Welcome! I really enjoy exchanging information with people and hope this blog will help with that. Some of the surnames I'm researching:

Many old Cape families including Kelley, Eldredge/idge, Howes, Baker, Mayo, Bangs, Snow, Chase, Ryder/Rider, Freeman, Cole, Sears, Wixon, Nickerson.
Many old Plymouth County families including Washburn, Bumpus, Lucas, Cobb, Benson.
Johnson (England to MA)
Corey (Correia?) (Azores to MA)
Booth, Jones, Taylor, Heatherington (N. Ireland to Quebec)
O'Connor (Ireland to MA)
My Mayflower Ancestors (only first two have been submitted/approved by the Mayflower Society):
Francis Cooke, William Brewster, George Soule, Isaac Allerton, John Billington, Richard Warren, Peter Browne, Francis Eaton, Samuel Fuller, James Chilton, John Tilley, Stephen Hopkins, John Howland.

Monday, November 11, 2013

Richard Sears ca 1595-1676 and Dorothy Jones ca 1603-1679 of England, Marblehead and Yarmouth, Mass.




Richard Sears was born about 1595 in England. Some have written he was the son of John and Marie (Egmond) Sears, but I’m not sure there is proof of that. He was my 9th great-grandfather on my grandmother Milly (Booth) Rollins’ side of the family. The last name is sometimes spelled Sayers, Sares and Seeres.  

Richard married Dorothy Jones by 1637. Dorothy was born about 1603, the daughter of George and Agnes Jones of Dinder, Somerset, England.
RichardSearsPilgrim.jpg
Portrait of Richard Sears from the Van Egmont Family (source: wikipedia)

Richard was first at Plymouth when he is seen on the 1633 tax list (but not on the 1634 list), then by 1637 (as early as 1634) one of the first to live in Marblehead (then part of Salem) and later Richard was one of the founders of Yarmouth, Mass. by 1639. They lived in an area of Yarmouth that became Dennis, on Quivet Neck between Quivet and Sesuit Creeks on land that is now 8 Old County Way.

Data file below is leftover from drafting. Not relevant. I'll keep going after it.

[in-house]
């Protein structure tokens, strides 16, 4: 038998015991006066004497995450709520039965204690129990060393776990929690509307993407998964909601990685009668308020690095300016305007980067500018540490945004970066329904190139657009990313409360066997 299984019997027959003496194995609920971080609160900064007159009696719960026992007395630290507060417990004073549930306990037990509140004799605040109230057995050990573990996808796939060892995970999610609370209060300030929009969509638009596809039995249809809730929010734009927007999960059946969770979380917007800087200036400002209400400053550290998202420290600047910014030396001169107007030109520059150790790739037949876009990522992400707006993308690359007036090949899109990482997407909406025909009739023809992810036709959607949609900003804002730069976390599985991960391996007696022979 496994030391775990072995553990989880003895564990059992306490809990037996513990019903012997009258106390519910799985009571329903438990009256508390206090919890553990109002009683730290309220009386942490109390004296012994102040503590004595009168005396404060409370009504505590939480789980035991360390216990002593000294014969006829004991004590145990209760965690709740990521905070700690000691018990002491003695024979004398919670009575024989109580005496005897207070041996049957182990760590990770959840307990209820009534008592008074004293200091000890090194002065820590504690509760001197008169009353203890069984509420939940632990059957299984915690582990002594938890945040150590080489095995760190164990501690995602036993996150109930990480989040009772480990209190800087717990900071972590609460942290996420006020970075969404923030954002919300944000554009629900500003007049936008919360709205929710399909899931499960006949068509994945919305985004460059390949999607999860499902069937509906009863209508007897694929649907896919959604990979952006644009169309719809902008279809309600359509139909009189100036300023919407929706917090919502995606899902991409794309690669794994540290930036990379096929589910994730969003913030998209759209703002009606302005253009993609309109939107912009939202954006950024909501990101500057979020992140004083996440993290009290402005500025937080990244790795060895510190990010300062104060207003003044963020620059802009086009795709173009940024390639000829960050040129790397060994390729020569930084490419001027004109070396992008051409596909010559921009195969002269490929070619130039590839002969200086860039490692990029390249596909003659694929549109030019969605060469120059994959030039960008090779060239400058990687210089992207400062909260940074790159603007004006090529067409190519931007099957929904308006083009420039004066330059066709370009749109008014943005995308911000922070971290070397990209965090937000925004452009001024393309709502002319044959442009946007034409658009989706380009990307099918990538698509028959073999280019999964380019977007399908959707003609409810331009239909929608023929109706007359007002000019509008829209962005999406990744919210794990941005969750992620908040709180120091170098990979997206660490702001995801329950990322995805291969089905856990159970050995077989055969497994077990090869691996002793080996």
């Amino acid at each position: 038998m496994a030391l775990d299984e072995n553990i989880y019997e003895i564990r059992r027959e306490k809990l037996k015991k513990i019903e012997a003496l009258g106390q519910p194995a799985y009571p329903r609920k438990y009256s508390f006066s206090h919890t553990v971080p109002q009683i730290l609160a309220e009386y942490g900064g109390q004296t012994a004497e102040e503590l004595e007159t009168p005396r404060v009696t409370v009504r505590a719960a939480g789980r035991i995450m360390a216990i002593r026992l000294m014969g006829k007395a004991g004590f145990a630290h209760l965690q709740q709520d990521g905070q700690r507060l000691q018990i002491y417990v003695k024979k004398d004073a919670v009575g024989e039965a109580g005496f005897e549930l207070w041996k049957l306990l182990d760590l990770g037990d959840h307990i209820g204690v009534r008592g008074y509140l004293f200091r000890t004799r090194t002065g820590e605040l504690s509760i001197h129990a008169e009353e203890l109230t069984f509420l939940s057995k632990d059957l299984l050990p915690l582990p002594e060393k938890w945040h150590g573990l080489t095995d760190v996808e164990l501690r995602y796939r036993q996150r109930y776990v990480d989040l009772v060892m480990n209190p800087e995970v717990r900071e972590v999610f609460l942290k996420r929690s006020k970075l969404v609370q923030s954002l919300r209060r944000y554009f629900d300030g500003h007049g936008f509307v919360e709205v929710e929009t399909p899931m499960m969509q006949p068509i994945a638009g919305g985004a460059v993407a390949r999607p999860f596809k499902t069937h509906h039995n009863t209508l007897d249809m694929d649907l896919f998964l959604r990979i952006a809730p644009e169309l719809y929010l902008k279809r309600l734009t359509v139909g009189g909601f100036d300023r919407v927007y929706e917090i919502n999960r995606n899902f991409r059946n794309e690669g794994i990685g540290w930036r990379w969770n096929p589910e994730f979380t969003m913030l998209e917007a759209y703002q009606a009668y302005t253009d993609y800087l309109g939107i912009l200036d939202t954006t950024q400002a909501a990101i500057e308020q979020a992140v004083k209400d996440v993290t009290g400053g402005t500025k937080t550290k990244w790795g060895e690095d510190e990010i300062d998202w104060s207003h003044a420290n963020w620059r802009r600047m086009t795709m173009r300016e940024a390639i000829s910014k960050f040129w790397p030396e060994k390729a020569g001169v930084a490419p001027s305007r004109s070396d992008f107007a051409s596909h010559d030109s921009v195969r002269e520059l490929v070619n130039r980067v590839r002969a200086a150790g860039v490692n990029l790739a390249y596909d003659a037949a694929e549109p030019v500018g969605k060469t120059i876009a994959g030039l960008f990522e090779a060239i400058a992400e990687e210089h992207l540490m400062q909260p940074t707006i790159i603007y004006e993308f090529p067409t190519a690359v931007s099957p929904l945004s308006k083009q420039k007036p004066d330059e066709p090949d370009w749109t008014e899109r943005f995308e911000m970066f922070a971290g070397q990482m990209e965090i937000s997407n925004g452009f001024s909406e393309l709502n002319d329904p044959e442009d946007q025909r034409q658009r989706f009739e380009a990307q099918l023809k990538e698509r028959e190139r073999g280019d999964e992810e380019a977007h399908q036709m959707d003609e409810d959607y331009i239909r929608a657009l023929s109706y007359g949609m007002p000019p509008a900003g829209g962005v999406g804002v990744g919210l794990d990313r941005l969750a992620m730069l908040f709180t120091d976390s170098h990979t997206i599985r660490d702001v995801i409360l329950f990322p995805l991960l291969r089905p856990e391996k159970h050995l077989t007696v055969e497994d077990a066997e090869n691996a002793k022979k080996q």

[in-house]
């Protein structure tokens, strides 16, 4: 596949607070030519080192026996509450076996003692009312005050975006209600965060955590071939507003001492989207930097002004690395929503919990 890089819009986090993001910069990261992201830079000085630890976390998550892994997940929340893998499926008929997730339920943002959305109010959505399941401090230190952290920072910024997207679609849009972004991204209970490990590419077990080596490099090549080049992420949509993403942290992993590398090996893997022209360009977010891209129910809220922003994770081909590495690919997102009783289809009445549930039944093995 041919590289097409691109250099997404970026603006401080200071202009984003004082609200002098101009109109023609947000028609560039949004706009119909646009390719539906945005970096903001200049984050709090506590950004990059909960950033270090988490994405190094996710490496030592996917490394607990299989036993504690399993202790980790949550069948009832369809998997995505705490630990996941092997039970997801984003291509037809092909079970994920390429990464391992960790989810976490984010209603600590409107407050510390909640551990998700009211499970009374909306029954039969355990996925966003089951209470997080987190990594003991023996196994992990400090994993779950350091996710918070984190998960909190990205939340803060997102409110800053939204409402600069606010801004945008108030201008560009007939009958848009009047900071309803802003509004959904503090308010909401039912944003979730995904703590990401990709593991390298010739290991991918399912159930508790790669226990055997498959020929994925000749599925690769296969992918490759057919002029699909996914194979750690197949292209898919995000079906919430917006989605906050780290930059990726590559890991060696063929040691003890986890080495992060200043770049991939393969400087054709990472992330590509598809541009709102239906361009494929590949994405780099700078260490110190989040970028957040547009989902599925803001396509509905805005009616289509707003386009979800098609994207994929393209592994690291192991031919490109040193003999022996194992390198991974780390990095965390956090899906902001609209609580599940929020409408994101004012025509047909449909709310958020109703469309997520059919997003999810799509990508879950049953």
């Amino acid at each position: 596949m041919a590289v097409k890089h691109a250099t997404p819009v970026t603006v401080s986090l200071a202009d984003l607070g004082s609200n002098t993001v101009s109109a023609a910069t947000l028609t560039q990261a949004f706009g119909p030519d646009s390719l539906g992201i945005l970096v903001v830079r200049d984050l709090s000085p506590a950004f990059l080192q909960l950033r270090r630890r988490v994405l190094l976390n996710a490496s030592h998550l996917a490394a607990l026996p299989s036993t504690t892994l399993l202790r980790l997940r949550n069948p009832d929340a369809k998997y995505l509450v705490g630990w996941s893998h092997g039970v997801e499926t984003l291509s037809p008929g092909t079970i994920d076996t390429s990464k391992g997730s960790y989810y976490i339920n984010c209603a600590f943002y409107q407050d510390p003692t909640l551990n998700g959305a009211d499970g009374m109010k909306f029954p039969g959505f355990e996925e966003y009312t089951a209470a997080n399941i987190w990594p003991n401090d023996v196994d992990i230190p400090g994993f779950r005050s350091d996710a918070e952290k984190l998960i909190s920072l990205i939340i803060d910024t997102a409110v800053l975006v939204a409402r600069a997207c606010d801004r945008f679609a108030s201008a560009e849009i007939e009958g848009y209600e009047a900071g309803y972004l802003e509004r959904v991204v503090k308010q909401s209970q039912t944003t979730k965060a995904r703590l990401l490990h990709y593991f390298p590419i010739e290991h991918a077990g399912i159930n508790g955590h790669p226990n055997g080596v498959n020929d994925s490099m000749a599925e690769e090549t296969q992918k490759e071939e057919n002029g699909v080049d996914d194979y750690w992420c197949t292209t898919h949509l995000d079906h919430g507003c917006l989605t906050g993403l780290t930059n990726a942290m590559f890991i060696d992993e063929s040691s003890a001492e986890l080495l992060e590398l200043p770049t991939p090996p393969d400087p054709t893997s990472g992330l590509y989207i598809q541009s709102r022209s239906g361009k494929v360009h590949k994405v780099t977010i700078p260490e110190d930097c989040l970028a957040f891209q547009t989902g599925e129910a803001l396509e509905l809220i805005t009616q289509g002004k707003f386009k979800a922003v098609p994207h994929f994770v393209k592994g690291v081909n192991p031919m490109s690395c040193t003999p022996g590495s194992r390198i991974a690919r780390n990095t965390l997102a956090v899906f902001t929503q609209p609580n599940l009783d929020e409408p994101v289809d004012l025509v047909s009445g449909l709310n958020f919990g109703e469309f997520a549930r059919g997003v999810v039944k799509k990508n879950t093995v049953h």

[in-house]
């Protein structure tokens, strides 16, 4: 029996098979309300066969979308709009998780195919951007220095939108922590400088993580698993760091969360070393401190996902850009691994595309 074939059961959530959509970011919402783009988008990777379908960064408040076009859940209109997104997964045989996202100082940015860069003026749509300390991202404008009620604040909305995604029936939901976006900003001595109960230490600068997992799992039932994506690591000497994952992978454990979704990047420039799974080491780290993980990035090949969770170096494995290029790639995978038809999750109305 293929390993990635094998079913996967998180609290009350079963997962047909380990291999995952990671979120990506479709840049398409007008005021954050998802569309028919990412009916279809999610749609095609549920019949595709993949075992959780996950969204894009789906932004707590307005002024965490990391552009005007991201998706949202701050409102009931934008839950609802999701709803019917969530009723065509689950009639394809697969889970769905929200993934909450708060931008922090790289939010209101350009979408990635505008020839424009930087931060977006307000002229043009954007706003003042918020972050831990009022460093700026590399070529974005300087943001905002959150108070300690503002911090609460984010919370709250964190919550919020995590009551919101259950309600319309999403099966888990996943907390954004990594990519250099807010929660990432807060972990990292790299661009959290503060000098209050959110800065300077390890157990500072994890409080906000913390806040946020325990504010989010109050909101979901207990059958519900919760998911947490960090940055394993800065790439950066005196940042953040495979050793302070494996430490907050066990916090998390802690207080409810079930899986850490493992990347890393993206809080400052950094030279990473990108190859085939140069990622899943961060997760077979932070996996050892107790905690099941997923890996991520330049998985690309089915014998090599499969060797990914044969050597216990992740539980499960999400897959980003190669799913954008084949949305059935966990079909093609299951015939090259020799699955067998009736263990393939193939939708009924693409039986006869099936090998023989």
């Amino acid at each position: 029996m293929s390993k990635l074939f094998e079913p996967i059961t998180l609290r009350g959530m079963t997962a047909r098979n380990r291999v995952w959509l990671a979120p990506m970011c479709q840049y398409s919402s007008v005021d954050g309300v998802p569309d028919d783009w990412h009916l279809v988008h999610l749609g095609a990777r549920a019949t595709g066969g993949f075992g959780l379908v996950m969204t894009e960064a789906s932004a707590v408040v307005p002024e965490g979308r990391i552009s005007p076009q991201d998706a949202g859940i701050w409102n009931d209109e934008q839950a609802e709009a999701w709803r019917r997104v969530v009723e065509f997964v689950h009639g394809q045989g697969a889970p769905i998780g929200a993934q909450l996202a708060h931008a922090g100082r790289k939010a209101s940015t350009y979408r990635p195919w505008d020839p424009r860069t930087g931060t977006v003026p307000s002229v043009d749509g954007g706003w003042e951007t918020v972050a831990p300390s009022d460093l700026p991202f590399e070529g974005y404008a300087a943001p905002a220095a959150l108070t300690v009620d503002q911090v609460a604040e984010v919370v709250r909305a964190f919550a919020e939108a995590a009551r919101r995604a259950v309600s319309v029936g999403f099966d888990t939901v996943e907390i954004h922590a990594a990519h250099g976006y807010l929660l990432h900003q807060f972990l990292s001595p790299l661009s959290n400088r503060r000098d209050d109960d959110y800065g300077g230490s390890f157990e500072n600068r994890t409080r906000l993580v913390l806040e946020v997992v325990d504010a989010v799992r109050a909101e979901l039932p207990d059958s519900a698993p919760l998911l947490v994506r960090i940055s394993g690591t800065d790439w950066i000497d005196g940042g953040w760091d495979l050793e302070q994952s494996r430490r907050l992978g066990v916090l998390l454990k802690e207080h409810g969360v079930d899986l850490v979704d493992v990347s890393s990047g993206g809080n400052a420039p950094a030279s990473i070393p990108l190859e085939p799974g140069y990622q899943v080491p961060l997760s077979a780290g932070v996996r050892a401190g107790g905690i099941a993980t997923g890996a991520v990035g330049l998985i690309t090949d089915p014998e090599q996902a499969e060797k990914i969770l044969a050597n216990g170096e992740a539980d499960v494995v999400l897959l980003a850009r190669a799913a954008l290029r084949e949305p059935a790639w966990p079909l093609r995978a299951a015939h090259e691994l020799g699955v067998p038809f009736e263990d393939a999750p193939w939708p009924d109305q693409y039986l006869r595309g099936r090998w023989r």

Richard's homestead would be at the top of the map near Quivet Neck

Sears historian Ray Sears wrote that he believes Richard was part of the group of fishermen working for Isaac Allerton who came into Marblehead on the White Angel in 1632. For four years the group had no meeting house, which was scandalous at that time. In 1634 Allerton sent a group to Newburyport and the boat capsized in a tempest. Many were lost, including Anthony and Elizabeth (Jones) Thacher’s children. The couple felt God sent them a message, so must have mended their ways. Elizabeth was Dorothy’s sister.

The couple had three children:
Paul born about 1637
Deborah born September 1639
Silas born about 1641

I descend from Paul who married Deborah Willard. I wrote about that couple here.

Richard was listed on the Salem tax rate list 1 Jan 1637/8. In 1638 he was granted 4 acres that he had formerly planted. In 1639 he accompanied his brother-in-law Anthony Thacher in settling Yarmouth. He took the Oath of Fidelity there in 1639. He was made a freeman there in1652. It is unclear why he didn't apply sooner to be a freeman. To do so a man had to be a respectable member of the Church. Some avoided citizenship to escape petty offenses and court duties, which could be fined if declined.

20 Oct 1647 he entered complaint against 3 Indians.